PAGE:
Smith, Harold #2

Interviewer: Joanne Elliott
Place of Interview: 10 bloomer Lane
Date of Interview:
File No: 117 A Cycle:
Summary: Scoville estate size, Taconic School & teacher Mrs. Homes. Harrison District School (Long Pond),chapel, post office school location, Taconic Reading House, Power House green houses, ski jumps, Mr. Angus, Edith Scoville, Pope estate

Interview Audio

Interview Transcript

Interviewee: Harold Smith



Place of Interview: Bloomer Lane, Salisbury, Ct.

Date:August18, 2006

Summary of talk: parents both born in Salisbury, early education and marriage, size of Scoville estate, Taconic School and teachers, Laura Johnson daughter of his first teacher Mrs. Holmes, Whittlesey School, various locations of post office, the chapel building, Taconic school, Taconic Reading House, Scoville’s power house for making electricity, Scoville green houses, various ski jumps, his home now,, burning of the two mansions, watch geese, horses, children, number of employees, goldfish, holiday parties for Taconic families, swimming areas, sound of bull frogs, Mr. Angus, viewing pictures of the estate, discussion of other houses on and off the estate, Miss Edith Scoville and sister, location of Pope estate, the boat house, his stolen motor, and his dog Kelly.

Date: August, 18, 2006

Property of the Oral History Project

Salisbury Association at the Scoville Memorial Library

Salisbury, Connecticut, 06068


JE:OK Mr. Smith, I guess today we’re going to talk about you growing up on the Scoville Estate in

Taconic. Was your family always living in town here?

HS:My father and mother were both born in Salisbury. When they were young, they came up here

and went to work for Scovilles, the Herbert Scovilles. My father was there for 42 years. My mother was there about 20 years, and we lived at the Scoville estate; I mean in one of the houses. I was born in the house at the Scovilles in 1922, and I just lived around here all my life. I didn’t finish school because my mother passed away when she was 40 years old. I had 2 years left in high school. I had to go out and make my own living at that time. I did ok. Then Blanche she came along; she worked for the Scovilles.

JE:This is your wife?

HS:Yeah. Blanche, she worked for the Peter Scovilles, and that’s where I met my wife, up at the

mansion up there.

JE:She came as a baby nurse you said?

HS:Yes, as a baby nurse. I have a picture of her I’ll show you the picture. That’s how we met, and

we got married. Then World War II started, and I had to go war for three years.

JE:She stayed here.

HS:Uh-huh. We lived with my father up in the Scoville estate, right near the Scoville’s old carriage

house, the white house right there. We lived in there. Then I come back, and my dad he got sick. We had to move out of the Scoville house. We came here, and bought this house in 1948. We had a real good life.

JE:How big was the estate back when you were a youngster? Did it go from the old Whitridge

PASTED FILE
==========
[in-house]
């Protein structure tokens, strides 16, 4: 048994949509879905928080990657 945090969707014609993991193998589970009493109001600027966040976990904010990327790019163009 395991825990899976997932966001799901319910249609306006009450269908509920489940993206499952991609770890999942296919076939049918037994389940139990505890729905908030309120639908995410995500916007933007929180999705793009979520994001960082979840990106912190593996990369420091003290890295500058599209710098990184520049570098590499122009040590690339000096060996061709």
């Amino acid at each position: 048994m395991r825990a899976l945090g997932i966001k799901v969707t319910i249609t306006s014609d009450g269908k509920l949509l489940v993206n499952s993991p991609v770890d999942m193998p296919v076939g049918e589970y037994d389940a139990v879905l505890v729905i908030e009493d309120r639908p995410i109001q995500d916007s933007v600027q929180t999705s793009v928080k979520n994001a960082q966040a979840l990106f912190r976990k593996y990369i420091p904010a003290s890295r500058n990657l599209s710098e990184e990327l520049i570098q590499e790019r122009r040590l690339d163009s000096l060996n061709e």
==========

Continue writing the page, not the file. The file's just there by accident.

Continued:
estate all the way up to Taconic Center?

HS:Yes, it was 800-900 hundred acres, a lot of acres. They were good people, the Scovilles. I went to

school at the Taconic School. No buses, you walked every day. It was cruel.

JE:Well, that wasn’t too far.

HS:No, it was nice.

JE:There was another little school along on Twin Lakes Road.


JE:Down there. That was where the kids downin the Whittlesey District.

HS:Exactly, exactly. I went to school about there until the sixth grade; then I had to go down to

Lakeville, the central school.


JE:So you went to this little school that John Funt’s son fixed up- right?

HS:Yes. My first teacher was Mrs. Holmes, Laura Holmes.

JE:Oh my goodness.

HS:Her daughter used to work down at Town Hall, Laura Johnson. Then I went down to Lakeville to

school down there up to eighth grade; then moved from eighth grade to the high school down in Falls Village. As I was growing up here, I remember passenger trains that used to come into Taconic, at the station there. That was my first train ride from Taconic to Salisbury.

JE:It was called Taconic, not Chapinville?

HS:No, it was Taconic. That was my first train ride.

JE:Into Salisbury.

HS:The mail used to come in here, and there used to be a man up the road here, Stanley Pickert, I

think it was. They used to have the post office in their house years ago. He used to come down then to pick up the mail with a horse.

JE:No wagon, just a horse.

HS:Just the horse. The post office was there for a while and then it went from there; do you know

where the Channel Road is?


HS:The first big house going up the hill from the Channel Road used to be the Kelseys’ place. The

post office was in there for a long time. Then it went from there up to where it is now, and that used to be a little mom and pop store.

JE:I remember that store when I first came to town.

HS:A gas station there.

JE:I don’t remember the gas station, but there was always a convenience store had bread and milk

and so forth.

HS:The O’Nells had it. In another part of that same building is I think a piano repair store. They used

to have square dances and stuff in there a long time ago. Do you remember the little church?


HS:On the Taconic Green?


JE:Let’s see, on the west side of the green? There’s a building that looked like it should have been a

church, but it doesn’t have a steeple or anything.

HS:There was a church there. It was built just like a church.

JE:Is it torn downnow?


JE:It’s gone.

HS:When we werestudents, we used to go up there in the wintertime and kind of volunteer a little

bit to keep the paths open in the wintertime. They used to heat the place with wood, and keep the stove going.

JE:A wood stove.

HS:The school I used to go to, that school house was heated with a big wood furnace. During recess

there used to be a great big pile of wood outside the school, and we used to go out there and get all the wood from outside inside, during recess.

JE:That was your exercise.

HS:Well, we got all the wood in, and then if we had time, we’d go down in the basement and pile it